Acupuncture in the U.K. Today: A Personal View
When asked to write a short piece on the current state of the U.K. acupuncture profession, my first response was to say it has all been relatively quiet.
ACA or ICA: Which Best Represents You?
Last June, I was honored to represent Texas ICA members as their representative assemblyman at the ICA Annual Meeting in Kansas City.
What Does Success Mean to You?
Recently, I was asked to speak to young, budding businesswomen about running a successful business — and at first I thought, "Me? You want me to speak to others about success?!"
Breath: The Movement of Oxygen and Energy
I remember with surprising clarity the first time a patient started crying during an acupuncture treatment I was giving. This is now quite a long time ago, back in 1999, when I was a student.
Calculating Billable Units
I recently learned of an office that was audited based on the number of acupuncture sessions performed in one day. Is there a maximum number of sessions that can be performed in one day?
Reducing the Autogenic Inhibition Reflex: Making Weak Muscles Strong
The autogenic inhibition (AI) reflex is a sudden relaxation of a muscle in response to excess tension.
First Do No Harm?
There's no questioning the frightening nature of breast cancer, which strikes one in eight women in the U.S. – eclipsed only by skin cancer in terms of prevalence.
Use Technology to Gain New Patients and Improve Efficiency
From the smartphone in your pocket to your microwave oven, advancements in technology have made almost every aspect of our lives easier.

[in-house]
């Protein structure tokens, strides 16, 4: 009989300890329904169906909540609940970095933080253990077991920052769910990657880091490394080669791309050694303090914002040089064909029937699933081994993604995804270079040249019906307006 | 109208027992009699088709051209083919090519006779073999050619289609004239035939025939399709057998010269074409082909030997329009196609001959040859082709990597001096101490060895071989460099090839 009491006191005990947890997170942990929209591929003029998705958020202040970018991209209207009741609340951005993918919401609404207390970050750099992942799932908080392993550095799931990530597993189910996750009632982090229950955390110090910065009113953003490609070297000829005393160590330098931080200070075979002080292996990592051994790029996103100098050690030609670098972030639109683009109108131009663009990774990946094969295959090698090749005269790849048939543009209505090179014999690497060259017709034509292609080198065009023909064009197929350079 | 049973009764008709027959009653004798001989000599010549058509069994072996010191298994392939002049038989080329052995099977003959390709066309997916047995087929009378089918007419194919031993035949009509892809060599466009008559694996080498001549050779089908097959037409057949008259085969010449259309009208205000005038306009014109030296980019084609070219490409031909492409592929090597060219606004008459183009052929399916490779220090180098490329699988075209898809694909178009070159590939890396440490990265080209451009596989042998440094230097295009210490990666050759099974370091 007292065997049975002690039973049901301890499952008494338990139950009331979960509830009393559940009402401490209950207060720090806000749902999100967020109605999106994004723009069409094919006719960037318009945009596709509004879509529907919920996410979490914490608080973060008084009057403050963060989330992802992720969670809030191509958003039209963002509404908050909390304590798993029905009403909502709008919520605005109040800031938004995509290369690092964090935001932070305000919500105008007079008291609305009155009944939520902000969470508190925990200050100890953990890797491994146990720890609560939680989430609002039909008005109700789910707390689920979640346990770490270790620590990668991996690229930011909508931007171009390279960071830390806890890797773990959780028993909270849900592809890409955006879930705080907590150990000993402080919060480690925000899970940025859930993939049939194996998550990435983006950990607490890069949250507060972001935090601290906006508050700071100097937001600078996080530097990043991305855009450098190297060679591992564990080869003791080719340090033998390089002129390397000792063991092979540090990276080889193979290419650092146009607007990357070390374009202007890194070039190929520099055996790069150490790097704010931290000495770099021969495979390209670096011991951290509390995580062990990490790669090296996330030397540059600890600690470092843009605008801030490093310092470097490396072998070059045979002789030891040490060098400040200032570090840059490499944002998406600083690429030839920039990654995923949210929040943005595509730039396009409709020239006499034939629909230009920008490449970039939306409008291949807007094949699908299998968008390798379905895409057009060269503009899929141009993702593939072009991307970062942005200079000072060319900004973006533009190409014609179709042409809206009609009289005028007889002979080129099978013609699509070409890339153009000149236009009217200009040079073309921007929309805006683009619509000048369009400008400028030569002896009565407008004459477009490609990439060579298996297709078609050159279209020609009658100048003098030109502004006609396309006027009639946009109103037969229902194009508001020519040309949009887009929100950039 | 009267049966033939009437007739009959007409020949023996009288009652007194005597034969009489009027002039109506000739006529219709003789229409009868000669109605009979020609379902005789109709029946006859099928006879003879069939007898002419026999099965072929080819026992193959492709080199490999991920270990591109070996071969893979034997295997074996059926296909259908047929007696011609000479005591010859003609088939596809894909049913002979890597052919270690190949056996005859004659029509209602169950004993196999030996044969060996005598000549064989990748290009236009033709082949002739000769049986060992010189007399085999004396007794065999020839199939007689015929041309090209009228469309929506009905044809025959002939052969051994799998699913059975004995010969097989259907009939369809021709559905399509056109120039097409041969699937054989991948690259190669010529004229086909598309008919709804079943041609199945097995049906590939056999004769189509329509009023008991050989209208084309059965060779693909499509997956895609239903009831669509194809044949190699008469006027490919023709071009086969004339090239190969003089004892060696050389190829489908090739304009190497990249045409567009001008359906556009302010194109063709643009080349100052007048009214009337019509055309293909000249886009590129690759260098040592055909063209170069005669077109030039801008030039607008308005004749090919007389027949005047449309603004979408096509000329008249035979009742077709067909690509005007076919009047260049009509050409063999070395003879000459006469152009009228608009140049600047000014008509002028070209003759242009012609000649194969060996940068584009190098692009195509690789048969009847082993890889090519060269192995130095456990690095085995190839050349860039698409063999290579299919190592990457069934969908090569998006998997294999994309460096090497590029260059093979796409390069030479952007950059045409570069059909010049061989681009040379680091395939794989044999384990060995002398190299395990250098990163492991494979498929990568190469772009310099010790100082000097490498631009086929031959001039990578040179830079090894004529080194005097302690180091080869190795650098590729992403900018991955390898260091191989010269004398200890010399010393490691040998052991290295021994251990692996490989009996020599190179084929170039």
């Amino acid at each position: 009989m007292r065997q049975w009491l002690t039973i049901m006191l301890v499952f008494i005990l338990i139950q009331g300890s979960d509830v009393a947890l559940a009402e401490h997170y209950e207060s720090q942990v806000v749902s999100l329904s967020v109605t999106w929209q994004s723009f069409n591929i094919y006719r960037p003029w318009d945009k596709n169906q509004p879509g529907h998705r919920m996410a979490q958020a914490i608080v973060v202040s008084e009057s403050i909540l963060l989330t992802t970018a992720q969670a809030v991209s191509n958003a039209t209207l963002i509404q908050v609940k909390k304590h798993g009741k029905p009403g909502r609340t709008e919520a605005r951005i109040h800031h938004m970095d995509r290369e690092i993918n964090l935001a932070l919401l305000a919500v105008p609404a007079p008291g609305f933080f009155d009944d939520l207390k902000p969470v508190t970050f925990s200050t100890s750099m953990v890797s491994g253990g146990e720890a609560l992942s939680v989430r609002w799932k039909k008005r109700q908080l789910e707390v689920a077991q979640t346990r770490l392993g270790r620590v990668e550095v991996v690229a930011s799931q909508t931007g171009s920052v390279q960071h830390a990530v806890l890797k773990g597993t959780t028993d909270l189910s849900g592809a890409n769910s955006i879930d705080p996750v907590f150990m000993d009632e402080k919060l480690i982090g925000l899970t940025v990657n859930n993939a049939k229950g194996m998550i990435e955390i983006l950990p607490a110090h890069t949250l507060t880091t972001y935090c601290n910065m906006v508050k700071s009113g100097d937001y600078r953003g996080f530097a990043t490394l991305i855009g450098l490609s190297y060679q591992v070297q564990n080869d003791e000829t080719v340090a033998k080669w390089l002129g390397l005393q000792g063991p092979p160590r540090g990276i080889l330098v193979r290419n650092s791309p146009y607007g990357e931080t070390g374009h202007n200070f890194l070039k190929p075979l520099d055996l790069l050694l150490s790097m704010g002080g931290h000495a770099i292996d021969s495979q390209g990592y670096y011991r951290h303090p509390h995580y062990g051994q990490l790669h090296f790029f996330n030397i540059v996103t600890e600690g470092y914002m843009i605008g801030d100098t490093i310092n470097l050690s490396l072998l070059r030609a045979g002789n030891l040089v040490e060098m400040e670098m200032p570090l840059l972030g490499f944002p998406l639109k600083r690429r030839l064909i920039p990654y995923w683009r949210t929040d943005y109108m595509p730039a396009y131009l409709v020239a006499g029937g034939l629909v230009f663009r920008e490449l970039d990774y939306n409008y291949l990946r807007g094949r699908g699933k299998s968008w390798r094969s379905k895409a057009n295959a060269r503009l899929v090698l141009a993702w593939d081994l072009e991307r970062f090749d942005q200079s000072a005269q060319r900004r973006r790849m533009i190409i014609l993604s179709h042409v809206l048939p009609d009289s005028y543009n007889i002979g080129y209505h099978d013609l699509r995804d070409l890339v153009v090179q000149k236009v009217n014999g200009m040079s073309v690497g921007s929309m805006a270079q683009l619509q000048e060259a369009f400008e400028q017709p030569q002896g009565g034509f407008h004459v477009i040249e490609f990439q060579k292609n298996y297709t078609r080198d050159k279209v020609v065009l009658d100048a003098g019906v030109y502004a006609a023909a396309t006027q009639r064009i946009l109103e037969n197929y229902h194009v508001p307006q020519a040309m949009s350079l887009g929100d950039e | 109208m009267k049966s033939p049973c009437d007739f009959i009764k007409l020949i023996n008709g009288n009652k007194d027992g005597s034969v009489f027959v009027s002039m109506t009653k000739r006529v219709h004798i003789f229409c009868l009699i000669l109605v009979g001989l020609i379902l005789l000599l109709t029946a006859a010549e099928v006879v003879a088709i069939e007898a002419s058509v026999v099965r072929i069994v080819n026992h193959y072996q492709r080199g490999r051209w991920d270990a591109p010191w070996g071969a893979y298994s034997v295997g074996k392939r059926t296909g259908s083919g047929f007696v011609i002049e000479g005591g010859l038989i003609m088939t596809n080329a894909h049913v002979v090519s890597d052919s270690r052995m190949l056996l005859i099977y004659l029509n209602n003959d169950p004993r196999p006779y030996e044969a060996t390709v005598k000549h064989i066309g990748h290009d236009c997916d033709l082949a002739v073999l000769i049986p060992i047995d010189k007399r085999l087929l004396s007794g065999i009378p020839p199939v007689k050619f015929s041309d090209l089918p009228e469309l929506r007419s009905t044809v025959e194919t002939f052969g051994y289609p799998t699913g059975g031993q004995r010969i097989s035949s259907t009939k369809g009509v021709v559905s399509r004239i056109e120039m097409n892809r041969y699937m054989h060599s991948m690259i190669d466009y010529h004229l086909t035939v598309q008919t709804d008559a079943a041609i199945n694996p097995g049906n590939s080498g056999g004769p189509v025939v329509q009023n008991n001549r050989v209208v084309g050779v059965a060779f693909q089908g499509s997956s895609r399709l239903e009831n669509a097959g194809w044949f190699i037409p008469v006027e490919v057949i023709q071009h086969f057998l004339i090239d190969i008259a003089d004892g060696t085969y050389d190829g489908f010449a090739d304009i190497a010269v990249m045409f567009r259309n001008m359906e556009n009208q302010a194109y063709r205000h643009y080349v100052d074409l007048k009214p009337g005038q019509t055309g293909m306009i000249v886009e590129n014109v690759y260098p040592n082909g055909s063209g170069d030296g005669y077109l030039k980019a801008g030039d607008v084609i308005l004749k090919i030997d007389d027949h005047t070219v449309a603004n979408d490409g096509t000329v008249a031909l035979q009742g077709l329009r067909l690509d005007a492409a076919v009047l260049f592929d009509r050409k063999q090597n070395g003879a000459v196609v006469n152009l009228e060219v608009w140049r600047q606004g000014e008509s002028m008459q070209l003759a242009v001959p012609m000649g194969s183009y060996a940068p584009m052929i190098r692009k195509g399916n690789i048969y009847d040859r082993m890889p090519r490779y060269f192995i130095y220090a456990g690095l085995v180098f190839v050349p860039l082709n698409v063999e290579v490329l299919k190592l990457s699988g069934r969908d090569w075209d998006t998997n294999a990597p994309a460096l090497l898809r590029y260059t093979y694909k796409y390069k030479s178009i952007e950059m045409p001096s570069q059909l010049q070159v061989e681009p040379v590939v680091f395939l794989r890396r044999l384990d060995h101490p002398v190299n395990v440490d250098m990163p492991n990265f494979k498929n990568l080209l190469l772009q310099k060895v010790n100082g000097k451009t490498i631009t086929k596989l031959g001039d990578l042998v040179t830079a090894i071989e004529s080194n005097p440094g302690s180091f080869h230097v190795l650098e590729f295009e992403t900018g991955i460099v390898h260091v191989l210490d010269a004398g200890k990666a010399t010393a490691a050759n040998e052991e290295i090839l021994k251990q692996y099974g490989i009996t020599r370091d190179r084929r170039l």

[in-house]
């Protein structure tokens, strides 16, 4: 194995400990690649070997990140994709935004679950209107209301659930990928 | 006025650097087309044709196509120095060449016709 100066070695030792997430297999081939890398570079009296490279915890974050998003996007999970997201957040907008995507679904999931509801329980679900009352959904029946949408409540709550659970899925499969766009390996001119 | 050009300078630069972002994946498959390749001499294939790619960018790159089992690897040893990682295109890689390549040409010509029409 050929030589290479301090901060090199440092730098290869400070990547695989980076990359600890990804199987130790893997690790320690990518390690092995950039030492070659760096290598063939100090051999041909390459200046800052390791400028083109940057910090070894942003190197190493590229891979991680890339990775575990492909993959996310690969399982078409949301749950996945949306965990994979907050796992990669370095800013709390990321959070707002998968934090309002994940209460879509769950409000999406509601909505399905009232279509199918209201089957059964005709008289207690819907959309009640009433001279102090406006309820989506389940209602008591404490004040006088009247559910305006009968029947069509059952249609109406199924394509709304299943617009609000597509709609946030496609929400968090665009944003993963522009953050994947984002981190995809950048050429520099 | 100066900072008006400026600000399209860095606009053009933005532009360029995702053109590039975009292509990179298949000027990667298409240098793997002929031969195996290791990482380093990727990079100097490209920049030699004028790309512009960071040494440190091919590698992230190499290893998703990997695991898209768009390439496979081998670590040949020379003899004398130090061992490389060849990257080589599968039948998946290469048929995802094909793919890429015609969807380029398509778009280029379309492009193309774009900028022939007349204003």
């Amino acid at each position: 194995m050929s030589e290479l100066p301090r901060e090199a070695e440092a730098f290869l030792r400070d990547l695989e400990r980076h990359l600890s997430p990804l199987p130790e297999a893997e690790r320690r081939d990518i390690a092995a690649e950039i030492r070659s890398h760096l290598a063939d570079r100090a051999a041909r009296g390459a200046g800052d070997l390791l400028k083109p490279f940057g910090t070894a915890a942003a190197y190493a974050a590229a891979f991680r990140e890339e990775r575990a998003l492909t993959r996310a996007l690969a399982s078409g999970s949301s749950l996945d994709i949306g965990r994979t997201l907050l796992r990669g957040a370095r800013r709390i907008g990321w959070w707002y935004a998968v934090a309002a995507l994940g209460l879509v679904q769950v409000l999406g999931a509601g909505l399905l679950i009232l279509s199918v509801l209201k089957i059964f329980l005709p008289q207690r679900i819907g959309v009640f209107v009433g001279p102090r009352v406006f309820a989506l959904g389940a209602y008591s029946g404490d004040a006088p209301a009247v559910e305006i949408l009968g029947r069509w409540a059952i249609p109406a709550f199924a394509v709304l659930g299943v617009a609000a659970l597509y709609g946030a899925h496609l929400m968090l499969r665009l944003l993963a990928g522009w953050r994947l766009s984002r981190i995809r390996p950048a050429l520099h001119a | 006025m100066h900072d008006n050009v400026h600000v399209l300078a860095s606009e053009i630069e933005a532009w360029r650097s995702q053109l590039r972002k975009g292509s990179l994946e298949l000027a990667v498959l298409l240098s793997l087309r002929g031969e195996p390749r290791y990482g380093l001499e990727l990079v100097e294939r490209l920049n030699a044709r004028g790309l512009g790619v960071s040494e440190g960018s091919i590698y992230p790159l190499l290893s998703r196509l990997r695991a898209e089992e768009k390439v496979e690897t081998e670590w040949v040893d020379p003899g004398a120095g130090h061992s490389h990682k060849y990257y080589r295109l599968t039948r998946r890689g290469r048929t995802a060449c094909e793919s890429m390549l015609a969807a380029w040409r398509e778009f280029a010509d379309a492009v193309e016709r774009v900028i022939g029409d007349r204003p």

The Modern Acupuncturist
You studied ancient Chinese medicine, but I'll bet you don't practice it! Contrary to popular belief, our medicine has evolved A LOT over the years. Let's take a brief walk through history and discover the differences between ancient and modern acupuncturists.
May, 2011, Vol. 11, Issue 05
Understanding Central Sensitization and Pain
By Leon Chaitow, ND, DO
Central sensitization is defined as 'an augmentation of responsiveness of central pain-signalling neurons to input from low-threshold mechanoreceptors' (Nijs 2009). The evolution of chronic pain has been shown to have strong association with the process of central sensitization, in which there is enhanced sensitivity to various modes of painful and non-painful stimuli (Buchgreitz et al 2006).
Staud (2006) has described the ways in which peripheral pain impulses can lead to central sensitization. In many chronic pain states, including chronic migraine, irritable bowel syndrome, fibromyalgia syndrome, repetitive, persistent or recurrent peripheral nociceptive features can lead to neuroplastic changes in the spinal cord and brain, that results in central sensitization and consequent pain.
Yi-Meng Xu et al (2010) have explained that even the nociceptive input from latent trigger points can contribute to central sensitization, and that only minimal nociceptive input (resulting from touch, pressure or heat) may be required to maintain the chronic pain state, once central sensitization has evolved.
A generalized central sensitization is identified as operating in fibromyalgia syndrome which is also common accompanying diagnosis in patients with chronic headache. Yunus (2007) has described the overlap of a number of chronic pain as Central Sensitivity Syndromes - asserting that in such conditions hyperexitability exists of central neurons resulting from the influence of various neurotransmitter and neurochemical activities, with this (central sensitization) itself being contingent - for both development and maintenance – on abnormal or continued peripheral inputs.
Background to sensitization
Selye (1984) defined both the general adaptation syndrome (GAS) affecting the individual as a whole, and the local adaptation syndrome (LAS), affecting a local area of the body that is subjected to stressors demanding adaptation. The GAS and LAS models explain how adaptation progresses, over time, with modifications to function occurring, leading eventually to adaptive capacity becoming exhausted, and symptoms emerging.